The race to electrification has caused many automakers rush into making EVs, leaving other “green” options like hydrogen in the dust. Be that as it may, not all races are runs, and very much like the turtle and the bunny, hydrogen may slowly catching up for lost time.
As per documents originally discovered by Muscle Cars and Trucks, Ford has patented a turbocharged direct injection hydrogen-combustion engine design which could mitigate pre-detonation issues that can happen with hydrogen as a fuel.
Rather than a finished engine, Ford’s patent shows the way that it intends to make air and fuel mix as one with right timing for ideal efficiency.
To put it out simply, hydrogen likes to explode, therefore, controlling when it explodes is important. On the off chance that the engine isn’t receiving the correct mixture of air to fuel, the fuel can detonate early, which causes engine knock, power loss, and possible damage.
Ford’s design controls the air and fuel separately, using direct injection for the fuel and a fully variable exhaust gas recirculation (EGR) to control the air. Variable valve timing also helps with controlling the proper time for the air and fuel to enter the combustion chamber.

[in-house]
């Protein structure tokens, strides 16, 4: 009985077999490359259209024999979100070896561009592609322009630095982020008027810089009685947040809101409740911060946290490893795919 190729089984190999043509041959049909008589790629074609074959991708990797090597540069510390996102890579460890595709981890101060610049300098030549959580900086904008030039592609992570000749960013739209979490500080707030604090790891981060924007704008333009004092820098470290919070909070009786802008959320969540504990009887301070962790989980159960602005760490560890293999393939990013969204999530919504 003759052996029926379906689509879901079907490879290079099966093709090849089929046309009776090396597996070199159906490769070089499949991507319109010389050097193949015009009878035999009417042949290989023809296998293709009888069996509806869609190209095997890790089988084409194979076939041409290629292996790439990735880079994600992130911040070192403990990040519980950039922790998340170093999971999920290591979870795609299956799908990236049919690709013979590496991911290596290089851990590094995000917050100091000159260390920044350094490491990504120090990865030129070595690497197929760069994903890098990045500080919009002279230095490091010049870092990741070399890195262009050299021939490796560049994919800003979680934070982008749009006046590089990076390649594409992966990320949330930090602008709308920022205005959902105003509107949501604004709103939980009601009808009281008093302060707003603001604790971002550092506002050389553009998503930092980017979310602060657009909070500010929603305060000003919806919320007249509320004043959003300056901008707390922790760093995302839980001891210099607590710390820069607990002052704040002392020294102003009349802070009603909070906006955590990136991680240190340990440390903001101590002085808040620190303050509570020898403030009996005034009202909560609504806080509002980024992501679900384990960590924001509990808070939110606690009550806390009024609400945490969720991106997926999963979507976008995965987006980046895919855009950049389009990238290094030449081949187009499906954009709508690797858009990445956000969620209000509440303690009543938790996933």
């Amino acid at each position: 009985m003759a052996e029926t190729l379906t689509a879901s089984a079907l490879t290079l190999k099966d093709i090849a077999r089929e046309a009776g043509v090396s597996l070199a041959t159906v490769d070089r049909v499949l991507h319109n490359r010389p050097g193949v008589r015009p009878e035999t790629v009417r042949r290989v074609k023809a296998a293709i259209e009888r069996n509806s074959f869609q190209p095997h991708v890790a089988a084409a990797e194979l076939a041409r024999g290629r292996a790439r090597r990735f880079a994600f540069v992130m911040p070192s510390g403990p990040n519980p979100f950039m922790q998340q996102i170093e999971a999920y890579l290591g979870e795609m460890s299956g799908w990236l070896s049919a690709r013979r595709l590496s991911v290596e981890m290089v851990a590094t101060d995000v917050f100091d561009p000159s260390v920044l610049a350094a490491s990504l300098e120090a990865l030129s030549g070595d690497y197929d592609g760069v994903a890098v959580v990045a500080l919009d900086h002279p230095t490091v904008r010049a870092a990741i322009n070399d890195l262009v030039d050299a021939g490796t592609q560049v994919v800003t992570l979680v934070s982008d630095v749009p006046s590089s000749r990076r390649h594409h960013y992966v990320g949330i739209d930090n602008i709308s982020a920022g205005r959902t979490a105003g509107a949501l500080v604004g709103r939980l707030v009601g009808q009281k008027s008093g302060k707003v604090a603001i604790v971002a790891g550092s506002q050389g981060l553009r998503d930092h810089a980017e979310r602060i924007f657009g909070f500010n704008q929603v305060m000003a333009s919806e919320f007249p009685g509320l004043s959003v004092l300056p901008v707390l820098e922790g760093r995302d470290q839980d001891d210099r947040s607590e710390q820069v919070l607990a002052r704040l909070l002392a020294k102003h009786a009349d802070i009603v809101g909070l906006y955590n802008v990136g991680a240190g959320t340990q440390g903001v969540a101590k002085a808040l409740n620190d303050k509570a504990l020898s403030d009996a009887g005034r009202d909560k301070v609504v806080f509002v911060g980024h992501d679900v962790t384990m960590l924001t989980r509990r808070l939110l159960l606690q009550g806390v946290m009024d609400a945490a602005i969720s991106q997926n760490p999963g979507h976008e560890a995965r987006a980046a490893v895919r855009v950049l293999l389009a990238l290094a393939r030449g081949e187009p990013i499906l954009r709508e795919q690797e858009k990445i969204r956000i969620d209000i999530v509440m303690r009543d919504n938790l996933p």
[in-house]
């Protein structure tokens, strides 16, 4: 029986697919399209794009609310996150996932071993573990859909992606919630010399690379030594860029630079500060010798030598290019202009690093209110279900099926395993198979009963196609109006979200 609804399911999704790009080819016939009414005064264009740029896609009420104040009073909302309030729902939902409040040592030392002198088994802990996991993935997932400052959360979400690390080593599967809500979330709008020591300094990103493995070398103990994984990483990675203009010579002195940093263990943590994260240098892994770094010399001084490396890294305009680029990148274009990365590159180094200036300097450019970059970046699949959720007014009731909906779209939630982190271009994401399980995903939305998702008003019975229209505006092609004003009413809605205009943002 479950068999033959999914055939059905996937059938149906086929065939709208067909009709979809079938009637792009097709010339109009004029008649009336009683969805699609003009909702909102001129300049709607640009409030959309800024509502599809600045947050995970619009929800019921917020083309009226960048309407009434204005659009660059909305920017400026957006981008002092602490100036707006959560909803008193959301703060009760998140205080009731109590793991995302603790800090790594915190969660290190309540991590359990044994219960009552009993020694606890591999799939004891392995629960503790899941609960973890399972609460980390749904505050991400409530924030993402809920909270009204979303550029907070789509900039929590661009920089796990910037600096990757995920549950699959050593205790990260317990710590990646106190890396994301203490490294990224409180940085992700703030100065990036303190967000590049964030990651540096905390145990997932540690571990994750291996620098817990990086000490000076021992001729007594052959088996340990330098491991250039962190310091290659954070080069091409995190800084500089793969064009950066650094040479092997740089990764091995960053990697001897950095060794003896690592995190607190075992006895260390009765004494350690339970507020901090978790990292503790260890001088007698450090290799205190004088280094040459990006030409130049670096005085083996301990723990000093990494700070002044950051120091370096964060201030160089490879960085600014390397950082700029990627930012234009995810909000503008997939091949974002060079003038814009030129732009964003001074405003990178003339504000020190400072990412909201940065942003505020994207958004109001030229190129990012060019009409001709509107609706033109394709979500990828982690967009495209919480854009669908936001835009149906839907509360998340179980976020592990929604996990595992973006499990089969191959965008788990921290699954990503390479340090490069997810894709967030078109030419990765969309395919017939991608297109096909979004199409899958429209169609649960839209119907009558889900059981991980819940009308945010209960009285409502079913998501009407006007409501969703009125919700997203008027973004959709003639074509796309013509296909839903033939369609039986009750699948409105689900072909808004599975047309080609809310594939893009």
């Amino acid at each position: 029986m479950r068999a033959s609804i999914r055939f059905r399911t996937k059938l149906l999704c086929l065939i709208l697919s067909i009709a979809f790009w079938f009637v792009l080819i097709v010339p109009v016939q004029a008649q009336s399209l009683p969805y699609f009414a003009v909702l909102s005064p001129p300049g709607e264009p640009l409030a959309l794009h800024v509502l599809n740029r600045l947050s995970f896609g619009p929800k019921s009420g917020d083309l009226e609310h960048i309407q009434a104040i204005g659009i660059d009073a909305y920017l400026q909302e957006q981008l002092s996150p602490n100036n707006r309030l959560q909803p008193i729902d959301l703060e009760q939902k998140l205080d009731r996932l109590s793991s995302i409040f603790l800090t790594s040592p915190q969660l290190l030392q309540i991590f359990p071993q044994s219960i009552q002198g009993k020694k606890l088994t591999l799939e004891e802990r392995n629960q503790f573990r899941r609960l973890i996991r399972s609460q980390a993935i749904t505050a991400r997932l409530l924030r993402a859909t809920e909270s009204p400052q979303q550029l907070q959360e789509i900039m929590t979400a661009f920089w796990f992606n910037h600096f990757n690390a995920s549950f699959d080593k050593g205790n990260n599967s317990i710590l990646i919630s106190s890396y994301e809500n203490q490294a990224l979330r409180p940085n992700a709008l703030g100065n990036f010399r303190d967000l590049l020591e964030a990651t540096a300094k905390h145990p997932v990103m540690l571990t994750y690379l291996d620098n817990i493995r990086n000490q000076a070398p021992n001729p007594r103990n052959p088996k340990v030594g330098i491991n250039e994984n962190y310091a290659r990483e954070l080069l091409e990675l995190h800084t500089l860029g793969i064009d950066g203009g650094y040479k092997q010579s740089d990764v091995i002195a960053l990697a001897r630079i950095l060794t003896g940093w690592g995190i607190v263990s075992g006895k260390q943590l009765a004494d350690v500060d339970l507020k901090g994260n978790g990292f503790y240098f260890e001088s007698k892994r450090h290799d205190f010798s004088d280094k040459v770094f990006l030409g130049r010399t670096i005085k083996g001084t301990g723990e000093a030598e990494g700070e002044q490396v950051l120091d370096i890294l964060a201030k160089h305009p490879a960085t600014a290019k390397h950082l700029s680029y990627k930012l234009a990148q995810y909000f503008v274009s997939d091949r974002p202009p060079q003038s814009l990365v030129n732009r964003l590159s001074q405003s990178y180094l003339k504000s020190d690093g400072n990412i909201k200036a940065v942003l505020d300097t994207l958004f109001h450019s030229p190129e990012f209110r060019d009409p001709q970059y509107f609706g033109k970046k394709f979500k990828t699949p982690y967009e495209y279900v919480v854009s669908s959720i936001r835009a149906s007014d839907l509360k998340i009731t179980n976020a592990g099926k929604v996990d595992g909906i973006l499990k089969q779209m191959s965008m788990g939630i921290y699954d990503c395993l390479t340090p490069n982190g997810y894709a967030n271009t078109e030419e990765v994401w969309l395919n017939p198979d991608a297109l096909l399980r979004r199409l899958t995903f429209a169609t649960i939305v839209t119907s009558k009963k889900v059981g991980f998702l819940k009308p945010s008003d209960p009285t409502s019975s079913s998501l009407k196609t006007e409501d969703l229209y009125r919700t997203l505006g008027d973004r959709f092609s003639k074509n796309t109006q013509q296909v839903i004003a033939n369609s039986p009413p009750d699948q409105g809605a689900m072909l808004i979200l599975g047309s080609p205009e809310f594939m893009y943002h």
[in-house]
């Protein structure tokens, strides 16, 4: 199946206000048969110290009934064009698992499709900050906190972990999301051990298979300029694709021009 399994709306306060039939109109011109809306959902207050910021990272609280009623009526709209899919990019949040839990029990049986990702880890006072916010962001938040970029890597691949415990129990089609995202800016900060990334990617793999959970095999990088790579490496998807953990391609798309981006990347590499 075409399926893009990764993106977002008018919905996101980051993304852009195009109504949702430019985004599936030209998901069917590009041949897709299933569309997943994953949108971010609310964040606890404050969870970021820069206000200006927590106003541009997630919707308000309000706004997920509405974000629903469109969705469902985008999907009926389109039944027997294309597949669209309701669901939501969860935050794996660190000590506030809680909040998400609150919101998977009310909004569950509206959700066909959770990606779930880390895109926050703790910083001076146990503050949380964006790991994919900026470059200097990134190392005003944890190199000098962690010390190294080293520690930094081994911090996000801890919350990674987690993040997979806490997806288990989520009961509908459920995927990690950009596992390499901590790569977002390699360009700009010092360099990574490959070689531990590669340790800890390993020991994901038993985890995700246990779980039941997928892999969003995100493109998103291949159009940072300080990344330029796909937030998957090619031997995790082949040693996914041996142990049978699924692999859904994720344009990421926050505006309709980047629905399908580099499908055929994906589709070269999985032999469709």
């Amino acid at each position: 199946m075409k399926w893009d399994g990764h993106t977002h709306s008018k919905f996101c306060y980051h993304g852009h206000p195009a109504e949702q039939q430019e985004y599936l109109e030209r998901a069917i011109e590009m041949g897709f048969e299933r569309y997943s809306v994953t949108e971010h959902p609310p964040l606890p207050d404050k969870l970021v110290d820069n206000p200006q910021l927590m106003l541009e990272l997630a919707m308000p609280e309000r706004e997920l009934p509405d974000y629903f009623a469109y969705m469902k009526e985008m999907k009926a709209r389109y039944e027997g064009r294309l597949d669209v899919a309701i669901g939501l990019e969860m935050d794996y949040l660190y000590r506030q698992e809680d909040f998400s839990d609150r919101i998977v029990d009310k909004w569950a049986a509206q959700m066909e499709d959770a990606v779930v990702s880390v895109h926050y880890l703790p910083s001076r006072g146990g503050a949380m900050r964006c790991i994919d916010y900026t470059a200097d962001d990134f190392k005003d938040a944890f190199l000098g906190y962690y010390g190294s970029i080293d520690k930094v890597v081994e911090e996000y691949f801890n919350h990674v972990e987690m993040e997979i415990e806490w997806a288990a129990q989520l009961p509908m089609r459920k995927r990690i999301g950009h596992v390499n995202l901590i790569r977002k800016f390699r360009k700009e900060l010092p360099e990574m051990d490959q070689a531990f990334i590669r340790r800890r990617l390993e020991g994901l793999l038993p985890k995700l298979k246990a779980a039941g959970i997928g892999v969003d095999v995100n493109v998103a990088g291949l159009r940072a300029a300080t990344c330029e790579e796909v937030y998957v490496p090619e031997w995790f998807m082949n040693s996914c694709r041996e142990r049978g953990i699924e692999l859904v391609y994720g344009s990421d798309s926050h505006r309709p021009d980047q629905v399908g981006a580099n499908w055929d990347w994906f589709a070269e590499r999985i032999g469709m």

The system can increase EGR flow when more torque is required to reduce combustion temperature, therefore reducing early explosions. Whenever less torque is required, EGR flow is decreased, reducing the amount of fuel.
While Ford’s patent only shows one cylinder, it’s not beyond the realms of possibility that it hopes to scale the technology to feature multiple cylinders. On the off chance that we’re fortunate, we could see a hydrogen-powered V8 from the brand, which would prolong the life of the sports cars like the Mustang into the indefinite future.
Electrification spells as far as it goes for some sports car enthusiasts, yet in the event that manufacturers like Toyota and Ford can lead the way with hydrogen-combustion power, enthusiasts might still enjoy the sound and power delivery of a traditional internal combustion engine without relying on non-sustainable power.
Disclaimer: The views, suggestions, and opinions expressed here are the sole responsibility of the experts. No Chicago Headlines journalist was involved in the writing and production of this article.